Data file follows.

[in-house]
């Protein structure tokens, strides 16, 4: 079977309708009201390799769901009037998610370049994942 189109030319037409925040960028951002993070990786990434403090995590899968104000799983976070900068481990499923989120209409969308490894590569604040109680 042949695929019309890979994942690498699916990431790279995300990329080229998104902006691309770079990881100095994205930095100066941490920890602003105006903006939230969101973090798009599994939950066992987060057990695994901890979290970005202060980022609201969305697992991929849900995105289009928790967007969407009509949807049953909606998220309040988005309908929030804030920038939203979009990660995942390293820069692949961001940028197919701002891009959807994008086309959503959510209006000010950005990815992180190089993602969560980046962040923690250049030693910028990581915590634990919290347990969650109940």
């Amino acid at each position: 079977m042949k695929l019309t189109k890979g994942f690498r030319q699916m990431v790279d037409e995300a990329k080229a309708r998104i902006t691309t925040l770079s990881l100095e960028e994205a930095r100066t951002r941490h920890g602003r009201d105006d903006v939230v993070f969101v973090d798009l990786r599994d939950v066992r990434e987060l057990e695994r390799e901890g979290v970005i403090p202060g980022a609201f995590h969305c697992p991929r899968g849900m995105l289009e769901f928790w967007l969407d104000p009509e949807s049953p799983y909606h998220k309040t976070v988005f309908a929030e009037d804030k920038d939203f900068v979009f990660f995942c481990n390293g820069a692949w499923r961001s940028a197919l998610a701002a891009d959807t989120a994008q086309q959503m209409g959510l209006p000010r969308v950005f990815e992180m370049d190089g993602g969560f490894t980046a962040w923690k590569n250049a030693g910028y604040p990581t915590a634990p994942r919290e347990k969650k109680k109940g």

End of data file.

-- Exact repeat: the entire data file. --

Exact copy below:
[in-house]
């Protein structure tokens, strides 16, 4: 079977309708009201390799769901009037998610370049994942 189109030319037409925040960028951002993070990786990434403090995590899968104000799983976070900068481990499923989120209409969308490894590569604040109680 042949695929019309890979994942690498699916990431790279995300990329080229998104902006691309770079990881100095994205930095100066941490920890602003105006903006939230969101973090798009599994939950066992987060057990695994901890979290970005202060980022609201969305697992991929849900995105289009928790967007969407009509949807049953909606998220309040988005309908929030804030920038939203979009990660995942390293820069692949961001940028197919701002891009959807994008086309959503959510209006000010950005990815992180190089993602969560980046962040923690250049030693910028990581915590634990919290347990969650109940």
């Amino acid at each position: 079977m042949k695929l019309t189109k890979g994942f690498r030319q699916m990431v790279d037409e995300a990329k080229a309708r998104i902006t691309t925040l770079s990881l100095e960028e994205a930095r100066t951002r941490h920890g602003r009201d105006d903006v939230v993070f969101v973090d798009l990786r599994d939950v066992r990434e987060l057990e695994r390799e901890g979290v970005i403090p202060g980022a609201f995590h969305c697992p991929r899968g849900m995105l289009e769901f928790w967007l969407d104000p009509e949807s049953p799983y909606h998220k309040t976070v988005f309908a929030e009037d804030k920038d939203f900068v979009f990660f995942c481990n390293g820069a692949w499923r961001s940028a197919l998610a701002a891009d959807t989120a994008q086309q959503m209409g959510l209006p000010r969308v950005f990815e992180m370049d190089g993602g969560f490894t980046a962040w923690k590569n250049a030693g910028y604040p990581t915590a634990p994942r919290e347990k969650k109680k109940g």